A few blocks away, Qassim Abdul-Ridha, a father of four, said his 6-year-old son, Karar, and his gang fight street battles against other children, often sending a girl to scout out the rivals' hiding places. Chanting "Muqtada" in homage to Muqtada al-Sadr, the powerful Shiite cleric who leads the Mahdi Army, the boys try to capture their opponents' toy guns as trophies.
The real Mahdi Army is always nearby to provide inspiration. Sometimes, Hassoni hangs around grown-up gunmen manning the real roadblocks and runs errands for them, such as bringing them food and drink. He also gathers war stories and then breathlessly relays them to his parents. The latest tale Hassoni heard on the street involved a group of Shiite gunmen who mounted a rescue mission of Shiite hostages held by Sunni extremists. The gunmen ended up kidnapping the kidnappers and brought them to Sadr City. "He's very excited, always smiling, when he tells us these stories," his father said.
One day, Hassoni brought home a steel pipe he found in a garbage dump and declared it to be a rocket launcher, which he was going to use to fire mortars at Sunni neighborhoods, much as real militiamen do. Asked recently what he thinks of Sunnis, he answered with one word: "terrorists." Together with other children, Hassoni fills empty bottles with sand, and sticks a twig in them to resemble a fuse. The bottles serve as make-believe bombs for use against imaginary Sunnis or American patrols.
Hassoni's arsenal of toy guns has grown from one plastic pistol to include two AK-47 models and a sniper rifle with a scope, now his favorite weapon. Mr. Hussein gave him the rifle as a gift at the end of the fasting month of Ramadan when Iraqi families exchange presents. Hassoni was so excited, his father says, that he paid no attention to a toy train and a toy piano given to him by his mother and aunt. The black life-size rifle looks completely real.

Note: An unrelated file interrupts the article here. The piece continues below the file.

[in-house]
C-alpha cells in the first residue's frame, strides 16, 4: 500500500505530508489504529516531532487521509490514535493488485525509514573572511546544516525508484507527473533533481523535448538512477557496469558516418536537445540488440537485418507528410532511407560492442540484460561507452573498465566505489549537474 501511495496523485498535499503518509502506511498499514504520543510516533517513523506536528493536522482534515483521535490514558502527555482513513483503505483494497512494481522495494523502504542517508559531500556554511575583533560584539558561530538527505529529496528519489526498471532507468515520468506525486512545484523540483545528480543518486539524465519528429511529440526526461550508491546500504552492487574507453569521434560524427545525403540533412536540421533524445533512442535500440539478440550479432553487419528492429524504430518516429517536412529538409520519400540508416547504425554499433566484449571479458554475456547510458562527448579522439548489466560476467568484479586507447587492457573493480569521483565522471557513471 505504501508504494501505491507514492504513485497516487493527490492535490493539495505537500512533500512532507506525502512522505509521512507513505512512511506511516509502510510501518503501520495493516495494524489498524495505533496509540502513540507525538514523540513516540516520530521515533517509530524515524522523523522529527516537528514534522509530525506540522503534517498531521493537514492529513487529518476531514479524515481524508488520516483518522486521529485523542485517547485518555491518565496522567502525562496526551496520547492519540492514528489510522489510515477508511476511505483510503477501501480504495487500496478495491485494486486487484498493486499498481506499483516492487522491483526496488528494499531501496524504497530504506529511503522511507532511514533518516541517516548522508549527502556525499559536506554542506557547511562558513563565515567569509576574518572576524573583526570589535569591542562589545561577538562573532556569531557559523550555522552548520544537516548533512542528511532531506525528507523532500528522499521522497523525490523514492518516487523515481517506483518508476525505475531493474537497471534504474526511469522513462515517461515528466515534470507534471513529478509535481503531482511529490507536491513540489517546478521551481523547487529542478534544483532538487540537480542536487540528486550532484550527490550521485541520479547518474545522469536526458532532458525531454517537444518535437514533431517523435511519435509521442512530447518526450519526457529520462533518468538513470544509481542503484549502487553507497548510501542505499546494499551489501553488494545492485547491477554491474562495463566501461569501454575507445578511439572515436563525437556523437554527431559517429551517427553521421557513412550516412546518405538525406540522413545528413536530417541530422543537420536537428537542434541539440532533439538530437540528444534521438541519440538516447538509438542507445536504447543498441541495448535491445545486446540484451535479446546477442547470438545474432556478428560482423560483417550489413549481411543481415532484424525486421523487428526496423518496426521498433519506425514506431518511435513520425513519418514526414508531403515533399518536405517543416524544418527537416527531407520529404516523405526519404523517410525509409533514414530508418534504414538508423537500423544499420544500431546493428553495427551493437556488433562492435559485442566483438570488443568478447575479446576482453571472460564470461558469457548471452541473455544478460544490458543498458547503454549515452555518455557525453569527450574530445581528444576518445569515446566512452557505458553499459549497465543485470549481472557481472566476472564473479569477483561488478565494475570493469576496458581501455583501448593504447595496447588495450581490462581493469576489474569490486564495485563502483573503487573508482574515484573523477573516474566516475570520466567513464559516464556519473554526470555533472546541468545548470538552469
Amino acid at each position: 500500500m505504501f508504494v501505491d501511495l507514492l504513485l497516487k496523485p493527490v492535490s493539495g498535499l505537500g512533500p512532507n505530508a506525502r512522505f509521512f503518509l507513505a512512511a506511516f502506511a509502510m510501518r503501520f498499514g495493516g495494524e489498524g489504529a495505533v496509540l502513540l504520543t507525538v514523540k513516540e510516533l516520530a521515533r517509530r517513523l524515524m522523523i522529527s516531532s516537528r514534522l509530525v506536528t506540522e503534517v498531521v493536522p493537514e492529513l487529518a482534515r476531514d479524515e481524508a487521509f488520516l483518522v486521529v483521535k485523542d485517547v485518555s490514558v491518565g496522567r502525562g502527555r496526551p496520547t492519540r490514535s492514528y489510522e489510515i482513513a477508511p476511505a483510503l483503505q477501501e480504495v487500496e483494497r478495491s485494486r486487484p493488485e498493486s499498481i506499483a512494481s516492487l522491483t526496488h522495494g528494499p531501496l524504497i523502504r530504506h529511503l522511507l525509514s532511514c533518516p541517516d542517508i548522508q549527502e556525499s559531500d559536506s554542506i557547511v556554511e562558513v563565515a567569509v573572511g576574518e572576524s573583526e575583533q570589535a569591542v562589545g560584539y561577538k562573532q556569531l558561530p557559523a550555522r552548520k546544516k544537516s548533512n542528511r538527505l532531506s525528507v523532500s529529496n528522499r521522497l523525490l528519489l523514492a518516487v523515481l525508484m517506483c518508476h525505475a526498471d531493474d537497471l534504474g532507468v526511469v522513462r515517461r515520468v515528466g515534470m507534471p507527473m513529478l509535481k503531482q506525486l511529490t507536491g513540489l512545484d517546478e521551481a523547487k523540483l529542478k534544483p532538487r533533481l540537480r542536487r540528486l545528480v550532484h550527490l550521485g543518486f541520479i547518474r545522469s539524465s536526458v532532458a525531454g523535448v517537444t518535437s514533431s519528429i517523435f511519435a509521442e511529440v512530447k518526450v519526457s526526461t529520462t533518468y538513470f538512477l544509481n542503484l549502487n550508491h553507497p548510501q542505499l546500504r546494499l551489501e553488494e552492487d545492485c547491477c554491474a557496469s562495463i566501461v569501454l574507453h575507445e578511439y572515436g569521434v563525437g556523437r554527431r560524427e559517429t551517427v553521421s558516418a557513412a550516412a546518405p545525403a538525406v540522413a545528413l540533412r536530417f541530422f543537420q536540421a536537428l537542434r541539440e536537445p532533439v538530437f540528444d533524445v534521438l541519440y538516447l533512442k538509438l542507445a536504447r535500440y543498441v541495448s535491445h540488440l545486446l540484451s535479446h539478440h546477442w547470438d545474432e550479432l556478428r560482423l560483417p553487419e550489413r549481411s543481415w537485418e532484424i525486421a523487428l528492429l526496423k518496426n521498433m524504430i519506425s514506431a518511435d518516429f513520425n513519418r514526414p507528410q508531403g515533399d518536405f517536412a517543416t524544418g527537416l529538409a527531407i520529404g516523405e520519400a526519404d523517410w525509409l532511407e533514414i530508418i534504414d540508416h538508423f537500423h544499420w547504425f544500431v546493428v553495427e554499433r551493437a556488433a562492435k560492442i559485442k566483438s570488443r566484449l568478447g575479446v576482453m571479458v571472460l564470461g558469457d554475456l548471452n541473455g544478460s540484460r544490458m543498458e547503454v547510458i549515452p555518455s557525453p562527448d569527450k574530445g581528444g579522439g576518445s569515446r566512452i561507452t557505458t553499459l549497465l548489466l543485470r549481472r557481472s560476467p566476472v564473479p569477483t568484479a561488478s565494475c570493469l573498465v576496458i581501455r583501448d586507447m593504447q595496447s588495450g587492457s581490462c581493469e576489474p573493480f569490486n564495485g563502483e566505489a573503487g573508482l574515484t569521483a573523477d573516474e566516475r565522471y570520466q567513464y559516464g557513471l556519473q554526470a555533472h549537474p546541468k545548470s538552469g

The line between the game and real life has grown increasingly blurry. In late November, suspected Sunni insurgents detonated five car bombs inside Sadr City, killing 240 Shiite civilians, the bloodiest attack since the U.S. invasion in 2003. The blasts occurred just over a mile from Mr. Hussein's house, and Hassoni saw the black plumes of smoke. Later that evening, Hassoni and other children patrolled their street looking for strangers. Hassoni started saying things like, "Sunnis hate us and don't want us to be anywhere near them," his father said.
A few days later, Hassoni and his gang spotted a boy they didn't know. They stopped him and demanded to know what he was doing on their street. "I heard the Mahdi Army saying that if you see strangers, ask them where they come from and what they are doing here," he said. "And that kid was not from our area." When the boy tried to run away, Hassoni and his friends caught him and beat him up.
Later, it turned out that the boy and his parents, all Shiites, were visiting relatives on Hassoni's street. "We had a lot of problems with our neighbors because of this fight," Mr. Hussein recalled. He said he sat his son down for a talk, telling him it is wrong to attack other boys. Hassoni promised to behave but said he will continue looking for strangers on his street.